Companies based on employee reviews have become widely known for their honest insight into the employment experience of many companies. As the site has developed it's ranking system, it has become a valuable tool for potential job applicants to garner an understanding of other workers experiences in the workplace, as well as the expectation of the workplace culture. As such, it is important for businesses to maintain high ratings on the website to ensure that qualified applicants are not discouraged from applying for roles within the company.

Therefore, the question of the manipulation of these rankings is brought into question. Many companies have been rumored to have manipulated their company's overall ranking in the past, causing the reviews left on the website to be less than truthful. It is important to consider whether these rankings can actually be manipulated - either negatively or positively - and how to address platforms such as this to ensure your company is able to thrive.

What Is Glassdoor? 

Glassdoor is a company that prides themselves on unbiased workplace reviews. The website considers a wide variety of different aspects of the workplace, from company culture, positive and negative attributes, salaries and compensation, as well as the ability for upward growth. Reviews posted on the website come from a wide variety of workers - from individuals who have just started working with the company to individuals who have been working there for quite some time. Furthermore, reviews can be posted by individuals of different positions, giving potential applicants an idea of the expectations and experiences that individuals in a wide variety of different roles have encountered.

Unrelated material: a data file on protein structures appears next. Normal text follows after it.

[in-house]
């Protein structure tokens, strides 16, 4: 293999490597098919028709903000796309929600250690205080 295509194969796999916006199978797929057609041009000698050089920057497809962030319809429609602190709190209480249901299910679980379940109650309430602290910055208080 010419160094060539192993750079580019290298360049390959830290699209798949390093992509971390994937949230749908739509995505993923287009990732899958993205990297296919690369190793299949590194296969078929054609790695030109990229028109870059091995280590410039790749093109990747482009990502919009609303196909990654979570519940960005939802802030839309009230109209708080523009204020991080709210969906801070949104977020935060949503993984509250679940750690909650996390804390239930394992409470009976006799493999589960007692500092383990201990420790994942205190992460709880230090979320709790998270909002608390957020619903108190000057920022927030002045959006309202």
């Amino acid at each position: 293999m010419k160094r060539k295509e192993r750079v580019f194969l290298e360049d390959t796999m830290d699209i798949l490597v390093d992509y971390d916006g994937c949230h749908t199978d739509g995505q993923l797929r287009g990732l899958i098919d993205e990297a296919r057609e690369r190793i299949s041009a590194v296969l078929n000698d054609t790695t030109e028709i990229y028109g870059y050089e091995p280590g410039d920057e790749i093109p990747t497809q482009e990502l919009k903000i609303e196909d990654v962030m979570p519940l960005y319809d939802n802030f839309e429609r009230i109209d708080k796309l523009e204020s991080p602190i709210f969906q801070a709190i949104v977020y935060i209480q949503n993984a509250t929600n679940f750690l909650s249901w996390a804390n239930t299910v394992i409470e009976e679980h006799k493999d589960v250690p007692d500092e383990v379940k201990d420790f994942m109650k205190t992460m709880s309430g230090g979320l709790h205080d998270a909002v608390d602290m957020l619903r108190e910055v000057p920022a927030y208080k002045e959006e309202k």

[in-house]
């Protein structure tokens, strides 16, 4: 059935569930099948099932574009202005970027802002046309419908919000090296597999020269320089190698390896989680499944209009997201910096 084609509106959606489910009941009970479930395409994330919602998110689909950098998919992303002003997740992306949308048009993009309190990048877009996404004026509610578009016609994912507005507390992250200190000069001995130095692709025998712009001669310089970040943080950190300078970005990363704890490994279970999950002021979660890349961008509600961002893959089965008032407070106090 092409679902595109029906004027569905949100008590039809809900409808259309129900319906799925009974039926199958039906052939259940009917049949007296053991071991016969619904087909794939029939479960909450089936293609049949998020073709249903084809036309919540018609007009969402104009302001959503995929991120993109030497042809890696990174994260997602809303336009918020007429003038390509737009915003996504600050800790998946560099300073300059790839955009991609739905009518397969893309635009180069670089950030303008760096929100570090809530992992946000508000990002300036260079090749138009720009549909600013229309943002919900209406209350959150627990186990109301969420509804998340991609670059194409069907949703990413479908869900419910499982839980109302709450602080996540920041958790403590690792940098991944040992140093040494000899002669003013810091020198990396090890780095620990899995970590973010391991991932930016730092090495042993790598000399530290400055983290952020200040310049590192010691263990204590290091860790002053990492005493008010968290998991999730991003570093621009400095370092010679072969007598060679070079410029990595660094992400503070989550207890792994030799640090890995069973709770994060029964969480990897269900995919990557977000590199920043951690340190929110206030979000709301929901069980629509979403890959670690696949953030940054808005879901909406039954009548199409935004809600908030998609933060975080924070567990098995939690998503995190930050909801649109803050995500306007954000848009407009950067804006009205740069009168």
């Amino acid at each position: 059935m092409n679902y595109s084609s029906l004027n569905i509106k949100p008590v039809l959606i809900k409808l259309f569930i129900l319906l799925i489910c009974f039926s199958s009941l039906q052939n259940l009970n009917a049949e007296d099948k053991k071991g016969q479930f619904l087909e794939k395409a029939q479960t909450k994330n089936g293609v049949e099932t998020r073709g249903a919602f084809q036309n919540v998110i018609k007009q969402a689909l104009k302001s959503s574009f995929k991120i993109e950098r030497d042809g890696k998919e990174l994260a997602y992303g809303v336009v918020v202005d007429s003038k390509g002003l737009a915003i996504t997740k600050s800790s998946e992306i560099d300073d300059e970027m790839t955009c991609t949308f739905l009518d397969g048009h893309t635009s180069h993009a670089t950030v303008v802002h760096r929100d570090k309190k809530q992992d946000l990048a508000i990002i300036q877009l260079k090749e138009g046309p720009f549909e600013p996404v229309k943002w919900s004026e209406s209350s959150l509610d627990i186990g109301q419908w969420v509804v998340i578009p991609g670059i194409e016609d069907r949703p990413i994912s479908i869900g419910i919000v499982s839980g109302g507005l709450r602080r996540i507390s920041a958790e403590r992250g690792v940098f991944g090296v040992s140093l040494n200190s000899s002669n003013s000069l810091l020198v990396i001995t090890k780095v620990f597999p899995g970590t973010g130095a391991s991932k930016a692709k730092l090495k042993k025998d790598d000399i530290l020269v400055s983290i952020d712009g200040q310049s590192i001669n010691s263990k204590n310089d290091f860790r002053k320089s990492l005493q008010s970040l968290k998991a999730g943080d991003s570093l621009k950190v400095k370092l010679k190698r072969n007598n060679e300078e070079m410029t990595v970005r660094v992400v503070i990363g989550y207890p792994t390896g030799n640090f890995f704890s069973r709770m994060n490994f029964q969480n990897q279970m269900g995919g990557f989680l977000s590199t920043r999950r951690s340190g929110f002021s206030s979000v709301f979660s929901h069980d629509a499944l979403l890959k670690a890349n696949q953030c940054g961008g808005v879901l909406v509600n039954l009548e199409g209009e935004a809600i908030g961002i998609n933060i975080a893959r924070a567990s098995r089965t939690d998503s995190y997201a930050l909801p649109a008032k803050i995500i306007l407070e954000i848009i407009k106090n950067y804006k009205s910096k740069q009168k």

In most cases, the reviews are posted publicly by employees of the company who have been working with the company for more than six months. The website allows each reviewer to provide feedback on the pros and cons of the position, as well as compensation information and their overall assessment of the workplace itself. It also allows for suggestions to management, providing individuals with a platform to express their opinions and desires for the future of the company.

How Can These Reviews Be Influenced? 

Obviously, it is impossible to stop a person from going online and posting a negative review about a company, position, or even policy upheld by a company. However, some companies have been accused, in the past, of manipulating the ranking by encouraging or forcing individuals to leave positive reviews - potentially fraudulent reviews - for the company on the website. In some cases, the incentives for this were monetary rewards or other prizes. In other cases, some HR departments were accused of having made positive reviews a condition of employment or upward movement.

However, these fraudulent review methods are not the only way that a company's reviews can be manipulated. In fact, there are several perfectly ethical way to manipulate reviews for a company online by utilizing the positive assets a company has to offer and encouraging workers to provide their own feedback and thoughts on the website itself. While this may seem implausible, in many cases, people who are content in their workplaces are more than happy to provide positive feedback for a company on their behalf.

There are several ways to provide incentives that will either negatively or positively manipulate overall ratings, such as:

  • Providing a positive workplace experience: workplace experiences are one of the primary factors that manipulate the reviews on a company's review webpage. Workers who felt heard out by their company and who feel as though their workplace cares about them, listen to their needs and understands their struggles are highly likely to leave positive workplace reviews when encouraged by the company.